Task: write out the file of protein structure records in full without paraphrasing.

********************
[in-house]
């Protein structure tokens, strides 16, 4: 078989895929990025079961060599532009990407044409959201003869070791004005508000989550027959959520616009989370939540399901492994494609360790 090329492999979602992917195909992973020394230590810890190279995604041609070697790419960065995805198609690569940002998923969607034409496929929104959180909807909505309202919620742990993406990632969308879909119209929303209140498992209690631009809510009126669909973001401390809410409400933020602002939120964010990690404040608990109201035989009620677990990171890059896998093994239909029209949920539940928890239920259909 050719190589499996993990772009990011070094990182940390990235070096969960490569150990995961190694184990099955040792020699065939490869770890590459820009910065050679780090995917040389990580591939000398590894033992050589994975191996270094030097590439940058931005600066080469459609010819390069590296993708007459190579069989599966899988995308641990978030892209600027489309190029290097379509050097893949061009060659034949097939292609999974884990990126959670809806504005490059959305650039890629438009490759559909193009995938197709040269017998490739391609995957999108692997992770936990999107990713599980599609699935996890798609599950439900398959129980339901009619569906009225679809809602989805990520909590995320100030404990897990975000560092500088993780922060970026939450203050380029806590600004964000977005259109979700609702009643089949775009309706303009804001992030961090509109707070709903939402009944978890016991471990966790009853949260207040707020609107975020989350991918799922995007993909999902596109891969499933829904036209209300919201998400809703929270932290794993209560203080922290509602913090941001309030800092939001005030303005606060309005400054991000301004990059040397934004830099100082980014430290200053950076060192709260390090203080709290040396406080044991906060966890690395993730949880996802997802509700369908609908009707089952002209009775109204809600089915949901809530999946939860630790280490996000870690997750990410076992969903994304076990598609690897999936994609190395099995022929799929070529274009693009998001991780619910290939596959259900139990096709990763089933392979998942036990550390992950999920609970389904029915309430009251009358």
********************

[in-house]
């Protein structure tokens, strides 16, 4: 078989895929990025079961060599532009990407044409959201003869070791004005508000989550027959959520616009989370939540399901492994494609360790 090329492999979602992917195909992973020394230590810890190279995604041609070697790419960065995805198609690569940002998923969607034409496929929104959180909807909505309202919620742990993406990632969308879909119209929303209140498992209690631009809510009126669909973001401390809410409400933020602002939120964010990690404040608990109201035989009620677990990171890059896998093994239909029209949920539940928890239920259909 050719190589499996993990772009990011070094990182940390990235070096969960490569150990995961190694184990099955040792020699065939490869770890590459820009910065050679780090995917040389990580591939000398590894033992050589994975191996270094030097590439940058931005600066080469459609010819390069590296993708007459190579069989599966899988995308641990978030892209600027489309190029290097379509050097893949061009060659034949097939292609999974884990990126959670809806504005490059959305650039890629438009490759559909193009995938197709040269017998490739391609995957999108692997992770936990999107990713599980599609699935996890798609599950439900398959129980339901009619569906009225679809809602989805990520909590995320100030404990897990975000560092500088993780922060970026939450203050380029806590600004964000977005259109979700609702009643089949775009309706303009804001992030961090509109707070709903939402009944978890016991471990966790009853949260207040707020609107975020989350991918799922995007993909999902596109891969499933829904036209209300919201998400809703929270932290794993209560203080922290509602913090941001309030800092939001005030303005606060309005400054991000301004990059040397934004830099100082980014430290200053950076060192709260390090203080709290040396406080044991906060966890690395993730949880996802997802509700369908609908009707089952002209009775109204809600089915949901809530999946939860630790280490996000870690997750990410076992969903994304076990598609690897999936994609190395099995022929799929070529274009693009998001991780619910290939596959259900139990096709990763089933392979998942036990550390992950999920609970389904029915309430009251009358």